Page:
Villagers in Ashara, eastern Syria have driven out the feared Islamic State in fury after the group reneged on agreements with local Shaitat tribal leaders.
Nine Islamic State fighters and eight locals died in four days of fighting in villages around Ashara according to the Syrian Observatory for Human Rights.
Turkish-based activist Mustafa Osso told AP the dispute occurred when Islamic State detained three tribesmen, having earlier agreed to leave locals alone.
In retaliation locals torched the Islamic State headquarters in the town. The militants called in reinforcements but were repelled. As well as capturing the villages of Abu Hamam, Kashkiyeh and Ghranij tribesmen captured an oil-field at Tanak.
"There has been wide resentment recently because of Islamic State's acts," said Osso. "This is a very important area for Islamic State because it is rich with oil and borders Iraq."
The Jihadists have also encountered strong local resistance in some areas of Iraq they earlier over-ran. Locals are said to have been disgusted by the brutality and intolerance of the group, which wants to impose an Islamic caliphate across Syria and Iraq.
In Mosul, northern Iraq, so-called Mosul Brigades say they have already killed several Islamic State fighters. Mosul residents had already seen many mosques and landmarks blown-up, including the Mosque of the Prophet Younis (the Bible's Jonah), the Mosque of Sheeth (Seth), and Mosque of the Prophet Jirjis.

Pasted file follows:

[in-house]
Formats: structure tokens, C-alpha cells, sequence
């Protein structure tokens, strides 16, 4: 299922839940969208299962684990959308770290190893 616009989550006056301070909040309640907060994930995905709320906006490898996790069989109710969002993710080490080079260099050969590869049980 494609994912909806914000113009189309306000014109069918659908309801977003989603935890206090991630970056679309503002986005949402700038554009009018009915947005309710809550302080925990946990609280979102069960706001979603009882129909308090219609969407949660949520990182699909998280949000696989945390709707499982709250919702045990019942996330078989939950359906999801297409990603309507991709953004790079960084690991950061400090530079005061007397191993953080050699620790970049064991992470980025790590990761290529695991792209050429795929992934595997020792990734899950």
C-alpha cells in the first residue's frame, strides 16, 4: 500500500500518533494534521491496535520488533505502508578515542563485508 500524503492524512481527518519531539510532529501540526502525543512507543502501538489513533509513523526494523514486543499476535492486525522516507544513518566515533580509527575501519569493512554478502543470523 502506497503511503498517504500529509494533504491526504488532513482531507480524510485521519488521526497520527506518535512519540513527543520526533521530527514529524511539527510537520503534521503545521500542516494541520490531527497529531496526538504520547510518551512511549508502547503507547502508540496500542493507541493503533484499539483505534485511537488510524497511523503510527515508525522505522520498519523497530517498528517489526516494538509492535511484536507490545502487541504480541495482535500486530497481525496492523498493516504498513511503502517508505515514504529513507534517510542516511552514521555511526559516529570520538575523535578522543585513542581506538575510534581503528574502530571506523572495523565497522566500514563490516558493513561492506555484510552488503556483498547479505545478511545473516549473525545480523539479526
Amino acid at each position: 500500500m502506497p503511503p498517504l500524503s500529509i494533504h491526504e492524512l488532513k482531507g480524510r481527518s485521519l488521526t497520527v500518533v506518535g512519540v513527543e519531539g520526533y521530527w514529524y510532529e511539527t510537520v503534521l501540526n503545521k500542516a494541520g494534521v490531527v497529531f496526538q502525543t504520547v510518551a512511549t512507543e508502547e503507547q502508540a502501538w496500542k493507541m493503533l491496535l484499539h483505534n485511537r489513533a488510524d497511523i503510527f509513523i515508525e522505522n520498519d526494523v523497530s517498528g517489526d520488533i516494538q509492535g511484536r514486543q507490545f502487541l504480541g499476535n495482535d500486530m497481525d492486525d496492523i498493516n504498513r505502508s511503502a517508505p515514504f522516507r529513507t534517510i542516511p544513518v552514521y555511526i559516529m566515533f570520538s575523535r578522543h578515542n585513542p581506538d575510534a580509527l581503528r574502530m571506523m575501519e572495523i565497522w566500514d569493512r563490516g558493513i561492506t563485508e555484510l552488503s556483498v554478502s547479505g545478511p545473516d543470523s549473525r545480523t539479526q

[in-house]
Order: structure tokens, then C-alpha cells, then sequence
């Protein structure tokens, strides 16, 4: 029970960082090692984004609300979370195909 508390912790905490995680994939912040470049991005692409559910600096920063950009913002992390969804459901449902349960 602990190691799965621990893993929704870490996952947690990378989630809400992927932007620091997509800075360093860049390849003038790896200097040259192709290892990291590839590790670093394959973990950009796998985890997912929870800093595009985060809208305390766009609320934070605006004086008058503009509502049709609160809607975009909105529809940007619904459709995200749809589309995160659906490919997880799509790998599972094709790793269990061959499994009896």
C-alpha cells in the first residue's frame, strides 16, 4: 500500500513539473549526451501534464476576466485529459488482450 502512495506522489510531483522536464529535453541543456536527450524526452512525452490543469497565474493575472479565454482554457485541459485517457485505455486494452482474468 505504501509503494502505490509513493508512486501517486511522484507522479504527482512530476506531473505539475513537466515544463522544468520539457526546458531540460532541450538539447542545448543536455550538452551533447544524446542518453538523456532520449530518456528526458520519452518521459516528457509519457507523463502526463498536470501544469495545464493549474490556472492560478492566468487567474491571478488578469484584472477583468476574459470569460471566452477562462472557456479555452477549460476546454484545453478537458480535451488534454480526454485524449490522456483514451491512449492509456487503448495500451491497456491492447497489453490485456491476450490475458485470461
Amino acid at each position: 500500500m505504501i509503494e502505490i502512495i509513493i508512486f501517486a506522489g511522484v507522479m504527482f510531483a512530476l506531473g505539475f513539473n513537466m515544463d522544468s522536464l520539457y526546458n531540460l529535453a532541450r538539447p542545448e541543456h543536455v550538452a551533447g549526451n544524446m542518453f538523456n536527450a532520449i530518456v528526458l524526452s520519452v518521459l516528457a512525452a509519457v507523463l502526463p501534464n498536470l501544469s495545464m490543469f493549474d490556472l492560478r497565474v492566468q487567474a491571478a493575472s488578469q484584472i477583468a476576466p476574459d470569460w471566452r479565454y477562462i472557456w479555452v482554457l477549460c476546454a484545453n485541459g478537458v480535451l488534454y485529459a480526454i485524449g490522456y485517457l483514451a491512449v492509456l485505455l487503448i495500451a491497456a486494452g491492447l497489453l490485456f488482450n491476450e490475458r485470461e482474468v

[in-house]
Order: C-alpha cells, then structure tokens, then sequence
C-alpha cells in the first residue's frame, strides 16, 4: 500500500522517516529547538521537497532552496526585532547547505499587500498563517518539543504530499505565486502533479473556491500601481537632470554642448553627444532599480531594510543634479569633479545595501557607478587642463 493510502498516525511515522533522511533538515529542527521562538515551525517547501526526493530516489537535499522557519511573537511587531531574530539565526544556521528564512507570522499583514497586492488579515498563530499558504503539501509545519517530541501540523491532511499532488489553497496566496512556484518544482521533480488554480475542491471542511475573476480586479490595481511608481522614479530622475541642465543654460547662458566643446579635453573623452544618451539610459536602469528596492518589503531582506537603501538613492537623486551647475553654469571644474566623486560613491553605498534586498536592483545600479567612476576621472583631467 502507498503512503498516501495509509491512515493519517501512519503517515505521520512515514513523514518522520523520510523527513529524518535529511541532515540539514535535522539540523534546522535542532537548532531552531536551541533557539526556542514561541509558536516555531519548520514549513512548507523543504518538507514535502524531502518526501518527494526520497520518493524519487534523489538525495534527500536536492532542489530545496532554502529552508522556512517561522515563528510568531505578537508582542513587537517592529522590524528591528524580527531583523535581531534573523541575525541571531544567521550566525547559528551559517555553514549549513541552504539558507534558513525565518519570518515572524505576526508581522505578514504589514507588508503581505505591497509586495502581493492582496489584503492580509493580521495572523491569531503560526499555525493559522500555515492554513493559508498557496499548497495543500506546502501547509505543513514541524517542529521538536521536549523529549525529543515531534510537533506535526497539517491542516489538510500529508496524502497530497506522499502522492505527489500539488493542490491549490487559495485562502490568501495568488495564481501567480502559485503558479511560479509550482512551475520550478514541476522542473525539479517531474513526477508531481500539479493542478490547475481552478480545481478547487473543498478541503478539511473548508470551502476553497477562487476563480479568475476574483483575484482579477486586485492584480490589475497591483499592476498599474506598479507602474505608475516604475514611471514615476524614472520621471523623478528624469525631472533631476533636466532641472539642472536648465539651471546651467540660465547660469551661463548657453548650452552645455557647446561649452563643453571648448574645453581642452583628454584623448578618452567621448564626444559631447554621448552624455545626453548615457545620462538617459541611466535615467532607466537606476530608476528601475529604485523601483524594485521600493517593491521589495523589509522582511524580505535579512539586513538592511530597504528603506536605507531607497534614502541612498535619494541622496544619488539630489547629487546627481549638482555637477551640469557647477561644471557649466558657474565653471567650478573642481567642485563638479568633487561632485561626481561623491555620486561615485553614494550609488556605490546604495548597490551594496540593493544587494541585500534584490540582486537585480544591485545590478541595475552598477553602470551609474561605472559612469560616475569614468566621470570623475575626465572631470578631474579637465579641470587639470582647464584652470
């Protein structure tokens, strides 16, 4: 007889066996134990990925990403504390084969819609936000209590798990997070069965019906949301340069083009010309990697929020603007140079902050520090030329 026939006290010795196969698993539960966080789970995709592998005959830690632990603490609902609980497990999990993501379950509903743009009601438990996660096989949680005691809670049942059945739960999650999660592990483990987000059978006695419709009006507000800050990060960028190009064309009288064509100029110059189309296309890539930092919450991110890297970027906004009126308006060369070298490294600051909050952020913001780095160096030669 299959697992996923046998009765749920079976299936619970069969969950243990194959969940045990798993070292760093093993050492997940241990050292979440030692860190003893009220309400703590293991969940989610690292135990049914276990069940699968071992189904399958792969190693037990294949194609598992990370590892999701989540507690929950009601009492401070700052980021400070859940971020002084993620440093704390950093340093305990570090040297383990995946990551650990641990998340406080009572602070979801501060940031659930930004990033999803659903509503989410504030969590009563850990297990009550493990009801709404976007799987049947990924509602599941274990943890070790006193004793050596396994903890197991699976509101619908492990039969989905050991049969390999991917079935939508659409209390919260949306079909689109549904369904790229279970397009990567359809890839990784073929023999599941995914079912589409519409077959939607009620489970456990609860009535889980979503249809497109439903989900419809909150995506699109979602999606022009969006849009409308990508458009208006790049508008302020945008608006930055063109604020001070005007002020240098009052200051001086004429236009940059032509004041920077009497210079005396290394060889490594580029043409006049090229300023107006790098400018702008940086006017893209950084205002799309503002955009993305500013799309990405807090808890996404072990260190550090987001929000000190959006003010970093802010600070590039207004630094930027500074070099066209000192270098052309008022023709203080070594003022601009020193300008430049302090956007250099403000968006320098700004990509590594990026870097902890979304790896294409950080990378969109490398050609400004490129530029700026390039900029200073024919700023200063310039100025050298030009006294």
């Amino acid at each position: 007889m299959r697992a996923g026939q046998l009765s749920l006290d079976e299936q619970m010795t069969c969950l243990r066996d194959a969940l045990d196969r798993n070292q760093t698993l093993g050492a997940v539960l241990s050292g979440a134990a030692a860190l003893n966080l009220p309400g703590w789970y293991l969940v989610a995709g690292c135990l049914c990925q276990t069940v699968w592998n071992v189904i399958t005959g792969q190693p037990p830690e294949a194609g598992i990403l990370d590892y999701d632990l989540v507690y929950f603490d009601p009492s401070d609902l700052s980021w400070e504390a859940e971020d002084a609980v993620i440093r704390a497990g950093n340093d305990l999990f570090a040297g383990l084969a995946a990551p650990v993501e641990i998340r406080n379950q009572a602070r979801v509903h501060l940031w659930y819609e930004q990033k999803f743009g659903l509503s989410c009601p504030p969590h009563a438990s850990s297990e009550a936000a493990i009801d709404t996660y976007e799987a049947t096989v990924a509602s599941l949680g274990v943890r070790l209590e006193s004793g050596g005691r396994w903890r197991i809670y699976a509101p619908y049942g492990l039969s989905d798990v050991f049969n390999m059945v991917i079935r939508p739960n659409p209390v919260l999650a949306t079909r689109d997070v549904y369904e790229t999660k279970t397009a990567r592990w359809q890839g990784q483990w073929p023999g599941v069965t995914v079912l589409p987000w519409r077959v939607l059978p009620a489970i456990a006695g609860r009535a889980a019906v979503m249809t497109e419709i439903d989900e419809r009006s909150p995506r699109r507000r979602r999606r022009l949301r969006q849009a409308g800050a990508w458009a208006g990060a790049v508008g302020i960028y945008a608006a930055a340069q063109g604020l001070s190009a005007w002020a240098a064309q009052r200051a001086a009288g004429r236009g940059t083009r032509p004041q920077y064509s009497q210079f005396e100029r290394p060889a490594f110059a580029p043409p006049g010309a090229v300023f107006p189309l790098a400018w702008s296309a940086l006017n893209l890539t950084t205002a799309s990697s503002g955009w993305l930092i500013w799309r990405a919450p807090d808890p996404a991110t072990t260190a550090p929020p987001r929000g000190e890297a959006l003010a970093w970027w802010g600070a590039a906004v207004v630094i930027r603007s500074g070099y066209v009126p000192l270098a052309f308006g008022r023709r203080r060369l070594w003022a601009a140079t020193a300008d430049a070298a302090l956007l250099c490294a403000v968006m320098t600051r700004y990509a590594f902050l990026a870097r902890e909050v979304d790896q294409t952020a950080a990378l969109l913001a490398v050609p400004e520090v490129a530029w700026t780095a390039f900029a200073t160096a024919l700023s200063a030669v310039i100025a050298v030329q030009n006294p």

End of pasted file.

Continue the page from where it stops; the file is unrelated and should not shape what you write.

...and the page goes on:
Islamic State threatened Christians with death and even people selling liquorice drinks – a local speciality. Under the group's strict Sharia laws mannequins in shop windows apparently wear face veils.
However in a stunning act of bravery, locals linked arms around the famed "Crooked Minaret" when IS stacked dynamite around the base, saying that if the minaret was blown up they would all have to be killed. The group retreated.
Islamic State has also encountered difficulties in Lebanon where dozens of fighters were reported killed in clashes with the Lebanese army.